Inverse Daily: NASA's version of WFH
Like most of us, mission control teams at NASA have been working from home, but who's keeping watch on flying spacecraft?
The coronavirus is producing a lot of emotions in everyone I know: fear, rage, and even joy at seeing people come together in mutual aid projects and demanding unprecedented, large-scale change. I’ll be exploring more of the mental health and emotional impacts of our current pandemic in the coming weeks. For today, I’d like to touch on a feeling that a lot of people are dealing with now: loneliness from being cooped up inside all day.
In a conversation I had with Judith Anderson, a psychotherapist based in the UK, she noted the importance of maintaining human connection and social rituals, even while physically apart. “I had coffee with a friend today and we had a virtual coffee,” said Anderson. “It was like sitting in a cafe.” She explained that it helps to plan this in advance to better recreate the experience of a coffee date. “It was quite conscious. It wasn’t that we had a Skype and said, ‘Oh, I’m just going to get a cup of coffee.’”
I explained to Anderson that I’ve been having virtual dinners with my partner. “I could hear from the smile in your voice,” said Anderson. She added, “It’s quite small, but it’s quite sweet.”
Beyond virtual coffee and dinner, there are many other creative ways to maintain social connections. What are some of the “quite small but quite sweet” ways that you are maintaining social connections while physically distancing? Let us know at the link above! We'll share selected answers in a future edition of Inverse Daily.
Coronavirus resources from Inverse staffers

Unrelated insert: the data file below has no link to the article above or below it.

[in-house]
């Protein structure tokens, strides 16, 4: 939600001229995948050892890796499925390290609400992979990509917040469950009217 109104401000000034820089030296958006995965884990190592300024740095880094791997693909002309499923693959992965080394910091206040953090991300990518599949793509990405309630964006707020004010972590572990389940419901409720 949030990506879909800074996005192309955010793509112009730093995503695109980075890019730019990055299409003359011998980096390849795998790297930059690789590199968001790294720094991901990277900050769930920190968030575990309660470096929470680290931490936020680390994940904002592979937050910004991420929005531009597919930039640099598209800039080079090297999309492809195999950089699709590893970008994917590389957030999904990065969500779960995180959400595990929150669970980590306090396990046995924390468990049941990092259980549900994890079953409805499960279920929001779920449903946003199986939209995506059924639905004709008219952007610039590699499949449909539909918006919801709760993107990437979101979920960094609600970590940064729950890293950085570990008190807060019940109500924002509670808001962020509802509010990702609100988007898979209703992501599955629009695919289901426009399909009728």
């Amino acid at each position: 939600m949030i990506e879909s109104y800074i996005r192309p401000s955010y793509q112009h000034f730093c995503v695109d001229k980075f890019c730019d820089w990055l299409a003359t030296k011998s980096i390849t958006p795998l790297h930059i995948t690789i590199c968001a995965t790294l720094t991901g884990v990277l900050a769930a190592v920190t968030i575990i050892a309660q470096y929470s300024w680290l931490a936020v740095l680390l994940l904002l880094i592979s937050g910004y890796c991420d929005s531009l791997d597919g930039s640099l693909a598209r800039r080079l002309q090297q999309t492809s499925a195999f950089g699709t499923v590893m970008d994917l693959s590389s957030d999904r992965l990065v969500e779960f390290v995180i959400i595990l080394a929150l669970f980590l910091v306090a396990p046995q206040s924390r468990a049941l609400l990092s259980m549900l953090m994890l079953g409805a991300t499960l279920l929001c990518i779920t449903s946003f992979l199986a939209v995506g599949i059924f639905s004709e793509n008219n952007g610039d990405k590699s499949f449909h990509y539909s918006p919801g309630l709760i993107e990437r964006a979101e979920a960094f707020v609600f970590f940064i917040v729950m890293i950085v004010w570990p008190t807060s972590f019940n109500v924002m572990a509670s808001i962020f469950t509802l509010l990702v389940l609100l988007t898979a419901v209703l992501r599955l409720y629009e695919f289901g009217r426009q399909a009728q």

- The US should stop water shut-offs during the COVID-19 pandemic — and forever (Earther)
- An interview with a hand-washing expert about coronavirus (The Outline)
- New York grinds to a halt (The Daily podcast)
- Comedians like Conan and Jimmy Fallon are replacing their camera crews with homemade iPhone videos (Input)
We know that COVID-19 can affect people who are already immunocompromised, have lung issues, or other persistent health conditions. We know it can affect our parents and grandparents. This week, the CDC served up some new data that perhaps serves as a wakeup call: millennials are also getting the coronavirus and being hospitalized for it.
CDC data released on Wednesday describes the first 2,449 cases of COVID-19 in the United States. The agency reports that 29 percent of cases occurred in people between 20 and 44 years old. Out of the 508 hospitalized cases, 20 percent occurred in that age group. This seems scary – and ultimately should help drive home the message that no one is completely immune to the coronavirus right now, as Jeff Martin, an epidemiologist at UCSF tells *Inverse*.
Millennials currently living with the coronavirus echo his sentiment. *Inverse* spoke to two people who recently contracted the virus about what life is like, and what they would like to say to those who are still not taking it seriously. They're holding up just fine, and are appropriately self-quarantined, for the record.